Human Security: Theory and Practice
Abstract:We live in a globalising world. Today, money, goods, information and people move rapidly across borders. Diseases, weapons, pollution, financial crises and terrorist attacks threaten people not only in one country, but also quickly affect those in neighboring countries and far beyond. On the other hand, increasing openness in trade and investment and rapid communication and transportation flows can contribute to a remarkable rate of economic growth and positively affect people's lives. A globalising world is, indeed, an interdependent world in which all states and societies depend increasingly on the acts and omissions of others for their security, even for their survival. The realities of the changing world have led to the broadening of the traditional concept of security based on the state to one that incorporates the security of individual human beings. ...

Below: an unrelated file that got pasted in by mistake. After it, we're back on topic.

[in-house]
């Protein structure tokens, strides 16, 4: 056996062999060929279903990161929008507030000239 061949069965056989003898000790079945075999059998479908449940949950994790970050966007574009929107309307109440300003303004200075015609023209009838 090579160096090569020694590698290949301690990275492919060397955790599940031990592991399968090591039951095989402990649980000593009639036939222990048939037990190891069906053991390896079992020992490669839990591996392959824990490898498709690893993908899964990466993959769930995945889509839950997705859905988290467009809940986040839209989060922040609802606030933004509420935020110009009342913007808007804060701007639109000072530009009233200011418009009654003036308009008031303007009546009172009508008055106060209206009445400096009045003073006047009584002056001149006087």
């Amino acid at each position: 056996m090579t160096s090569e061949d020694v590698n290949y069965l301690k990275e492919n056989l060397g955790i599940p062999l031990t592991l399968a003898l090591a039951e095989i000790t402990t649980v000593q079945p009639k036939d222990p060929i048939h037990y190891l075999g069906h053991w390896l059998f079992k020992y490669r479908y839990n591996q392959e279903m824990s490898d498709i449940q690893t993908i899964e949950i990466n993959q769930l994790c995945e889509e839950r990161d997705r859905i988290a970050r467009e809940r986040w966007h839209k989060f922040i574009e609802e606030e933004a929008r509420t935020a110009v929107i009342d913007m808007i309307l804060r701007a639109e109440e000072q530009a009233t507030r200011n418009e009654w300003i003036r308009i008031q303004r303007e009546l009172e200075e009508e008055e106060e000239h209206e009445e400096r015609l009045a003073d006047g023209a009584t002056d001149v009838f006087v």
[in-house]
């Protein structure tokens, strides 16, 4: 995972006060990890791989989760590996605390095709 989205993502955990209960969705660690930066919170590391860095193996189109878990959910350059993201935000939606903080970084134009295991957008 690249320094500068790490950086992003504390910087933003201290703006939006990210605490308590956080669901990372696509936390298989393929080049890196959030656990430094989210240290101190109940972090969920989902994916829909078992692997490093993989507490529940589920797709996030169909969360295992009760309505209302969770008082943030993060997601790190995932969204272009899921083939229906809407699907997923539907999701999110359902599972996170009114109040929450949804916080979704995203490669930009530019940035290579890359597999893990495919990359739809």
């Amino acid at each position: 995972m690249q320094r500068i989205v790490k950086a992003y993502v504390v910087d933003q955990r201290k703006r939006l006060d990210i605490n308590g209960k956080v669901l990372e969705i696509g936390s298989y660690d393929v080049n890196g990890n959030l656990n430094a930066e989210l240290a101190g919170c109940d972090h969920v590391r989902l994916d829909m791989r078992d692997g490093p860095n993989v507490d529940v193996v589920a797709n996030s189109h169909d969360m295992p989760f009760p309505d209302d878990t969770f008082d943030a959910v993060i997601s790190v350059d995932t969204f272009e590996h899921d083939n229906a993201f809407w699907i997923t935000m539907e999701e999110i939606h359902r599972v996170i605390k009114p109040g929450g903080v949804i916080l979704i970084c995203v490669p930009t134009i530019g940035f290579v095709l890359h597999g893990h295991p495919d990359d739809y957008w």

Document Type: Commentary
Publication date: November 1, 2005
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- The St Antony's International Review (STAIR) is the only peer-reviewed journal of international affairs at the University of Oxford. Set up by graduate students of St Antony's College in 2005, the Review has carved out a distinctive niche as a cross-disciplinary outlet for research on the most pressing contemporary global issues, providing a forum in which emerging scholars can publish their work alongside established academics and policymakers. Past contributors include Robert O. Keohane, James N. Rosenau, and Alfred Stepan.
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